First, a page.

Involving regional states in Iran talks is a recipe for failure

Involving regional states in Iran talks is a recipe for failure
Comment: It would be a mistake to allow long-standing and difficult issues of regional rivalries to interfere in future negotiations with Iran, writes Shireen T. Hunter.
6 min read
10 Feb, 2021
Israel has argued that any future deal should go beyond the nuclear issue [Getty]
In a recent interview with the Saudi-owned television channel, Al Arabiya, French President Emmanuel Macron declared that Saudi Arabia should be included in any future negotiations with Iran. He added that excluding regional states from nuclear talks that culminated in the Joint Comprehensive Plan of Action, or JCPOA, with Iran in 2015 was a big mistake.

The French president spoke on the heels of similar demands voiced by Saudi Arabia, the United Arab Emirates, and Israel, which have argued for some time that any future deal should go beyond the nuclear issue and cover Iran's regional activities and missile programme as well.

If, however, the United States and the European parties (the United Kingdom, France, and Germany), go down this road, they can be assured that Iran will have none of it. Indeed, such a path will almost certainly prevent the JCPOA's revival and Iran's return to full compliance with its provisions.

Instead, the most likely result will be the suspension of full cooperation by Iran with the International Atomic Energy Agency. President Hassan Rouhani's government finds itself under pressure from Iran's hardline parliament, which late last year mandated an escalation in Iran's nuclear programme if Washington fails to return to the JCPOA by 21 February.

Already, the  commander of the Islamic Revolutionary Guard Corps
said that Iran does not really need the JCPOA or the removal of US sanctions and should instead rely on its "resistance economy" by increasing domestic production.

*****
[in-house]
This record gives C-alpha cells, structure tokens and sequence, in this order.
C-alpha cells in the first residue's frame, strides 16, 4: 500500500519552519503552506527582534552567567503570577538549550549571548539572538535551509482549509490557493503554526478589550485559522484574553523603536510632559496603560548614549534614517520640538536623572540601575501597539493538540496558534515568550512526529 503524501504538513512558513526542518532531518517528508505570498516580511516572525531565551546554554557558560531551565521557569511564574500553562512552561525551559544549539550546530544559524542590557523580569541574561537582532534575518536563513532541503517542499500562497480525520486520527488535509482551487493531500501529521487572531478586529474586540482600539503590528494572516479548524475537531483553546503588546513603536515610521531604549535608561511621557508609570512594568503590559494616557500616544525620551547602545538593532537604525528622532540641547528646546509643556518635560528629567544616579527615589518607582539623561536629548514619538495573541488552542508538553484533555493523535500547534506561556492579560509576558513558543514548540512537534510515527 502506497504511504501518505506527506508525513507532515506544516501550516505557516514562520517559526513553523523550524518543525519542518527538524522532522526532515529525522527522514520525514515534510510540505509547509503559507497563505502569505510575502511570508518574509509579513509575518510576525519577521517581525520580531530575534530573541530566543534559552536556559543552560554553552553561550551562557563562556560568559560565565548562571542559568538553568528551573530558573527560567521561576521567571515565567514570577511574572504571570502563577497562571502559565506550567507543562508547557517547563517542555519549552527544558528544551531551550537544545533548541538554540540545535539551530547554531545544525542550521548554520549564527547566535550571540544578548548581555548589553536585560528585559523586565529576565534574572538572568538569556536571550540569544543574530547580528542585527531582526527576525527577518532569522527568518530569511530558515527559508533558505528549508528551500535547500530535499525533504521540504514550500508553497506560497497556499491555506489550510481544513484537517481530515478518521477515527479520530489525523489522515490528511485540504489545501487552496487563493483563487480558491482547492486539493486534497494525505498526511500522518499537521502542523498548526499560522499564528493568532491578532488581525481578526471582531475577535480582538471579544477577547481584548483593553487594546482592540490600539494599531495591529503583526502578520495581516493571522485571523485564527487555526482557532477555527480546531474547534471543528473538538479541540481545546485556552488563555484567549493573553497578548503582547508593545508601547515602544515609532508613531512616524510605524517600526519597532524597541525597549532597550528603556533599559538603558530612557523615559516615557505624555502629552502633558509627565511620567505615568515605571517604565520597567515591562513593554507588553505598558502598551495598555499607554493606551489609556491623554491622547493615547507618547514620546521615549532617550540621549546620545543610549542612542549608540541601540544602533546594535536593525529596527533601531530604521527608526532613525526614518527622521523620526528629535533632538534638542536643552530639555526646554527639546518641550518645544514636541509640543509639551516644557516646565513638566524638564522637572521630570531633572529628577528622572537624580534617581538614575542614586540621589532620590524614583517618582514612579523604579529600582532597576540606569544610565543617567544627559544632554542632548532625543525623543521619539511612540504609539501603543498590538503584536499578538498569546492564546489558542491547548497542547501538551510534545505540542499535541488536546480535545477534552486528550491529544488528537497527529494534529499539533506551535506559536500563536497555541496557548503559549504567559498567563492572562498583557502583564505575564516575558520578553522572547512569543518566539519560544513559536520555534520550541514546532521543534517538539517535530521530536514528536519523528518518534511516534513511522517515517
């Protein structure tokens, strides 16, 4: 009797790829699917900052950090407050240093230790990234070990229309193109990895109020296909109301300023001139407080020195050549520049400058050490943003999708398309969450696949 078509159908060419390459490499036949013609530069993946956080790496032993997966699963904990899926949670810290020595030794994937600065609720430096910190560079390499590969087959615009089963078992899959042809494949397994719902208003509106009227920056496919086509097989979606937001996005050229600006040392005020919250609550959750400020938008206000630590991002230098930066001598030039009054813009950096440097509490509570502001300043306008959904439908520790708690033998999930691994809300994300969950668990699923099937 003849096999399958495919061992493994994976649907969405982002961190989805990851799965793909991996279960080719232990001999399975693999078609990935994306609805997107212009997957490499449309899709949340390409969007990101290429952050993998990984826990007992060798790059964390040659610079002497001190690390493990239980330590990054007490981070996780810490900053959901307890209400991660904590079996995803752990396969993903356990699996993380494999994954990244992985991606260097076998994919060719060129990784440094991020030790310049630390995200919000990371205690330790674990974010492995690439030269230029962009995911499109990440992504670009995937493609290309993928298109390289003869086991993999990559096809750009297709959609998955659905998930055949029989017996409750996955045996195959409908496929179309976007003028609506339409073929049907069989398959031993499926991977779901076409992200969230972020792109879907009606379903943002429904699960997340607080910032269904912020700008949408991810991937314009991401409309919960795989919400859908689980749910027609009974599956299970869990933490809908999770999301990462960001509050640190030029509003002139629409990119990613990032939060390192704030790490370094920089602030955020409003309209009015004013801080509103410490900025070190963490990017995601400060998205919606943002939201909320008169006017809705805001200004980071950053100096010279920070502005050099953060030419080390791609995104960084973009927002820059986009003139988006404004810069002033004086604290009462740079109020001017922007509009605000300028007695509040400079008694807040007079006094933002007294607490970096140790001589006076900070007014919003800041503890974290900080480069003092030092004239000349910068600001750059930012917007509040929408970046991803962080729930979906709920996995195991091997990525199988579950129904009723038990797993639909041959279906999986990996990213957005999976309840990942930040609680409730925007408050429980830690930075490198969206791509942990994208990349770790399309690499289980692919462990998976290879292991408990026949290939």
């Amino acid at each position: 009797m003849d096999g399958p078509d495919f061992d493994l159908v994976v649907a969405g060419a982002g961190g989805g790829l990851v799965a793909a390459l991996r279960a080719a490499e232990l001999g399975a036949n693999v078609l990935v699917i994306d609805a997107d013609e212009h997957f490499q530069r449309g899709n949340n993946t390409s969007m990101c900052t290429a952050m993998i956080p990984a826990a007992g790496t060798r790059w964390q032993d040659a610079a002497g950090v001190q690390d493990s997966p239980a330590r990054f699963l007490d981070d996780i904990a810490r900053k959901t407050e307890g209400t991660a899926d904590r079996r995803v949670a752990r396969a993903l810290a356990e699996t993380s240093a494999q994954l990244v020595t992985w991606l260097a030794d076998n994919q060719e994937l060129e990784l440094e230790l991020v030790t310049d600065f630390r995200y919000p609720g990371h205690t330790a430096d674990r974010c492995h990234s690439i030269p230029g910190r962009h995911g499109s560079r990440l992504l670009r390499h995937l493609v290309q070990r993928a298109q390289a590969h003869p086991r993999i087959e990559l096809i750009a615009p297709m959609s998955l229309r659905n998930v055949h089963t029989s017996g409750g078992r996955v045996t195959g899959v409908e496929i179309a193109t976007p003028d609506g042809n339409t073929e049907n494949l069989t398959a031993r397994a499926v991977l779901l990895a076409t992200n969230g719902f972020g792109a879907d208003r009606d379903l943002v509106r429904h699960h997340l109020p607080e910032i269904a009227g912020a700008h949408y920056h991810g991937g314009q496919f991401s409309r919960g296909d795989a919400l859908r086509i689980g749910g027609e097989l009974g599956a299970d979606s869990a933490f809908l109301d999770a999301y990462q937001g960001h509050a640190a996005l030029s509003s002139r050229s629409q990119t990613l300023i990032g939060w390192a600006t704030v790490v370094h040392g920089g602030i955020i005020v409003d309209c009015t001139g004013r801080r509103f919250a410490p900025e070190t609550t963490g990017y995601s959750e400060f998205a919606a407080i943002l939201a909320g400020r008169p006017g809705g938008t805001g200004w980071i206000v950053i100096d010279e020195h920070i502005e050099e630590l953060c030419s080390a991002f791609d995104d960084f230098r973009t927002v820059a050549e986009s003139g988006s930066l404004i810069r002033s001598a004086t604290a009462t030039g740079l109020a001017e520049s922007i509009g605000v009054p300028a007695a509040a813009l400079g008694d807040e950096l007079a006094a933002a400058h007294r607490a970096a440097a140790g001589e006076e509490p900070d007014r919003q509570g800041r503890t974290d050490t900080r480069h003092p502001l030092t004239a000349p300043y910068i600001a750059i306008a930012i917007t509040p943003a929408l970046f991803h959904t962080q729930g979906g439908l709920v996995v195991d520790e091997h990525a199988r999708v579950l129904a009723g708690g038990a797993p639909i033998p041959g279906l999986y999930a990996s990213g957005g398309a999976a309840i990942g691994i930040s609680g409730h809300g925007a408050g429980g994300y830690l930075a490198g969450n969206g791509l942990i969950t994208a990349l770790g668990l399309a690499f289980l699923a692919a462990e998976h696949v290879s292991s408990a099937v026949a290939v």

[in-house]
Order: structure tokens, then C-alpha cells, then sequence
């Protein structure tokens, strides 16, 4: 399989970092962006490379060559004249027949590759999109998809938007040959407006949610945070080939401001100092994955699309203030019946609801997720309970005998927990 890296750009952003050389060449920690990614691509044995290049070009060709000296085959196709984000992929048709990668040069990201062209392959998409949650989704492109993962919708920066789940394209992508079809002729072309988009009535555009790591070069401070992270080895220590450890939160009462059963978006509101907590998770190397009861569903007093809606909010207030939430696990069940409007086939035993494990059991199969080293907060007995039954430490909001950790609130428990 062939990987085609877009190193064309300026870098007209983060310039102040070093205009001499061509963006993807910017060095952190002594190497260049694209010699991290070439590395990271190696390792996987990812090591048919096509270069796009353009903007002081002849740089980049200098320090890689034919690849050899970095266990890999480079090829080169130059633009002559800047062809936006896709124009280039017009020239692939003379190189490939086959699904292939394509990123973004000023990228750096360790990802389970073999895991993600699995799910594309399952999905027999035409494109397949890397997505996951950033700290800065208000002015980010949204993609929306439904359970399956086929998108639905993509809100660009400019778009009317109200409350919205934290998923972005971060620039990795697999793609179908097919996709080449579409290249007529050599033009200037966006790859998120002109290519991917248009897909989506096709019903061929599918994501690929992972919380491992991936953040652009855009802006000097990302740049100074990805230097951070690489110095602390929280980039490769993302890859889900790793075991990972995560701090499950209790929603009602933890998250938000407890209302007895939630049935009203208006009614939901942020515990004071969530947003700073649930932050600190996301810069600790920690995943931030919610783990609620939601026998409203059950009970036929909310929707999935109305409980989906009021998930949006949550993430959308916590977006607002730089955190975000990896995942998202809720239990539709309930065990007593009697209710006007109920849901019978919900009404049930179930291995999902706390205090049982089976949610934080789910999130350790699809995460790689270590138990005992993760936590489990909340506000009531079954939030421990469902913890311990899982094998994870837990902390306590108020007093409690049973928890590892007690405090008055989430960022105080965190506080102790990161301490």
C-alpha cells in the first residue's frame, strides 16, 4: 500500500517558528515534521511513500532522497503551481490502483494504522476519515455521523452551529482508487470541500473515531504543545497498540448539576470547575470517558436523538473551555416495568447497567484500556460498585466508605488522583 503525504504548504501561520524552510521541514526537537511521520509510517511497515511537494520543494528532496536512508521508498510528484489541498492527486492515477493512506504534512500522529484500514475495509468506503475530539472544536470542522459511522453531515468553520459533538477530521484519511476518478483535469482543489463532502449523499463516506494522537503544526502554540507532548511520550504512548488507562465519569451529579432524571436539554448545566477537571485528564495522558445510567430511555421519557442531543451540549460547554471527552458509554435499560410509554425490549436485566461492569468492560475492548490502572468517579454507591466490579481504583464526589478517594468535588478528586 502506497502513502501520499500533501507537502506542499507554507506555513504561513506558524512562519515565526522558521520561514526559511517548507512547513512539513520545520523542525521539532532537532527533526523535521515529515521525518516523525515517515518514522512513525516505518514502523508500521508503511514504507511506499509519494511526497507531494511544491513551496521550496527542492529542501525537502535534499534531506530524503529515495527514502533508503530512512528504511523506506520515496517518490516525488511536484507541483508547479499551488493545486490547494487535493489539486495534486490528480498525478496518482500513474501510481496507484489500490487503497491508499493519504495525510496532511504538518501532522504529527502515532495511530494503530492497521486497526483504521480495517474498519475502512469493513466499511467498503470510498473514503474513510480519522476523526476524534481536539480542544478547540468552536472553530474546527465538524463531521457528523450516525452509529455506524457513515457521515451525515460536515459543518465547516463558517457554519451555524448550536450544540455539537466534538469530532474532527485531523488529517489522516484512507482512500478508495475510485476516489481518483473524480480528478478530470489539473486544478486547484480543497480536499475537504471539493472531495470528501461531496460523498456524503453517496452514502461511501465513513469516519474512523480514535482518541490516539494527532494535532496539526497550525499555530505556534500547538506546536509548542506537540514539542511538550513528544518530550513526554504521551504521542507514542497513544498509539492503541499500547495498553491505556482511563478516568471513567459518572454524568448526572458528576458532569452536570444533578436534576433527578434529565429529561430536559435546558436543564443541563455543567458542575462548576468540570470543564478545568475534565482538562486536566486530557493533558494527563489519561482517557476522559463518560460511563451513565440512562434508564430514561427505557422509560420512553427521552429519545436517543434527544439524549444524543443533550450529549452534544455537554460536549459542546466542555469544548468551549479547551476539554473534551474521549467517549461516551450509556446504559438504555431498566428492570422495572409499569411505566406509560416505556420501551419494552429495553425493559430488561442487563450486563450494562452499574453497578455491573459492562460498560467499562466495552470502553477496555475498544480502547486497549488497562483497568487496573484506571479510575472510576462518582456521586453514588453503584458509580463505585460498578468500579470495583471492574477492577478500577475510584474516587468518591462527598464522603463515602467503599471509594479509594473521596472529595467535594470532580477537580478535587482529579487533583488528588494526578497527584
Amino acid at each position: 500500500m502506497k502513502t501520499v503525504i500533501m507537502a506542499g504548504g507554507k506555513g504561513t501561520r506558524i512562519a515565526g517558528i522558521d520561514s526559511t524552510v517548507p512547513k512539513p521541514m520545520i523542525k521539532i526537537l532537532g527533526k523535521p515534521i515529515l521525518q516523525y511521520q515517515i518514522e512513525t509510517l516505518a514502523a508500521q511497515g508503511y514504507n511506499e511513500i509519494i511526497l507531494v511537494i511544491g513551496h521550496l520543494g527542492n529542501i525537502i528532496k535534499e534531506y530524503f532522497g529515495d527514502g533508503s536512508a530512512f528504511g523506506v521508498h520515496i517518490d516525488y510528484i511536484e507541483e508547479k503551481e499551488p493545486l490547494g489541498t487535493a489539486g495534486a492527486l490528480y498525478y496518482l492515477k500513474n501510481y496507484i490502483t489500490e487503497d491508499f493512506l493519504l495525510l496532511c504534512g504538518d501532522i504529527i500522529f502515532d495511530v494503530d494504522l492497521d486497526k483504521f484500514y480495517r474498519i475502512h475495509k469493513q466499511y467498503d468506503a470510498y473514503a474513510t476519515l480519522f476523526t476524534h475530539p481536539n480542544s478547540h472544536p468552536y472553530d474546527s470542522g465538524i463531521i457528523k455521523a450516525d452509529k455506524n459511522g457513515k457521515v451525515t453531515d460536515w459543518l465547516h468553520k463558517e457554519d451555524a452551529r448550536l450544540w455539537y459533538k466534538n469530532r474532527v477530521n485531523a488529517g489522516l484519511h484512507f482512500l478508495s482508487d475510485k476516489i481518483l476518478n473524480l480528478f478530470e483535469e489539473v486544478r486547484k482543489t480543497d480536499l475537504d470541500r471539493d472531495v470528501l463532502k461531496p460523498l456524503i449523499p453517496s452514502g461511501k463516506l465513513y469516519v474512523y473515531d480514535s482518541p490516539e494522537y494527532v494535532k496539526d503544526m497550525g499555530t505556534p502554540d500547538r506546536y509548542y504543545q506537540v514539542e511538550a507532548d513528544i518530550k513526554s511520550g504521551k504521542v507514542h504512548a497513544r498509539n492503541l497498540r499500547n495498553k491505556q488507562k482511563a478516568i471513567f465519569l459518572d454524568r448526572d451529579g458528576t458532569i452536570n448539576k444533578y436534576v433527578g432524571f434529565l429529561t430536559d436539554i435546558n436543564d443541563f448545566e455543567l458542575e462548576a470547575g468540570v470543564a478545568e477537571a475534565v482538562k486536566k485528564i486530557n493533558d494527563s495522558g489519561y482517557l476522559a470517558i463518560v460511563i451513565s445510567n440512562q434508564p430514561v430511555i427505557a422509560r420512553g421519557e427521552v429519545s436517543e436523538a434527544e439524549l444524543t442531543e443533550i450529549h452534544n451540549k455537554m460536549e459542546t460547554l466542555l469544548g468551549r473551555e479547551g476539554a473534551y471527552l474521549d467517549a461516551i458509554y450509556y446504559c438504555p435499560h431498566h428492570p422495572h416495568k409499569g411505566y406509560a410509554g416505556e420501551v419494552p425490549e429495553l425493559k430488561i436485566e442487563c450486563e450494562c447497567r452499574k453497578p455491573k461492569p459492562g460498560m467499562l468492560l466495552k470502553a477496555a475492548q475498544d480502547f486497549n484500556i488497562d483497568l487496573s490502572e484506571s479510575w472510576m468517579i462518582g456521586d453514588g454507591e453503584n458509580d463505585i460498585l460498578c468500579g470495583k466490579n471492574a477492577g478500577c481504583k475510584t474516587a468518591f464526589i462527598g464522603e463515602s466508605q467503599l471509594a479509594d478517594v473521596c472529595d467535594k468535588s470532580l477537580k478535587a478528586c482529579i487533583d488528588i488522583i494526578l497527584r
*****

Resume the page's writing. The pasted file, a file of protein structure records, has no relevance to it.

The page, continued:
Tehran also worries that regional states might make unacceptable demands on the nuclear issue

To expect Iran to accept the participation of regional countries in any talks regarding the JCPOA is unrealistic. First, Iran has already said that it considers the JCPOA a finished affair that must not be reopened or subject to new negotiations. But even if Iran were to consider a renegotiation of aspects of the JCPOA, it would not accept the participation of its regional rivals in it.

Iran's Foreign Ministry's spokesman, Saeid Khatibzadeh, criticised Macron for his statement and has advised him to show restraint. Even before Macron's statement, various Iranian officials had made clear that mixing the nuclear issue with other issues, such as Iranian missiles and regional conflicts, was a non-starter.

One major reason for Iran's unwillingness to accept the participation of regional states in any renegotiation of the JCPOA, assuming that Iran were to engage in such talks, is national pride. It would be very hard for Tehran to accept that Saudi Arabia or the UAE would have a veto over its bilateral relations with other countries.

Tehran is also concerned that, if given a chance, its regional rivals would try to use the United States and the European powers to extract excessive concessions from Iran. For instance, the UAE might make any agreement on the nuclear issue contingent on Iran giving up its claim to the three Persian [alternatively Arabian] Gulf islands of Abu Musa and the Greater and Lesser Tunbs.

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Or Saudi Arabia could demand that Iran sever its links with the Houthis in Yemen before it agrees to end its own intervention there, a demand that Tehran would find very difficult to accept.

Tehran also worries that regional states might make unacceptable demands on the nuclear issue. For instance, they might insist that Tehran give up the right to enrich uranium, a right whose recognition by Washington was ultimately critical to making possible the negotiation of the JCPOA itself. Tehran will not give that up now.

Moreover, regional players, by making excessive demands, could place themselves in a position to effectively veto any possible final agreement between Iran and the other JCPOA parties that would substantially ease or eliminate the sanctions that have been imposed against it.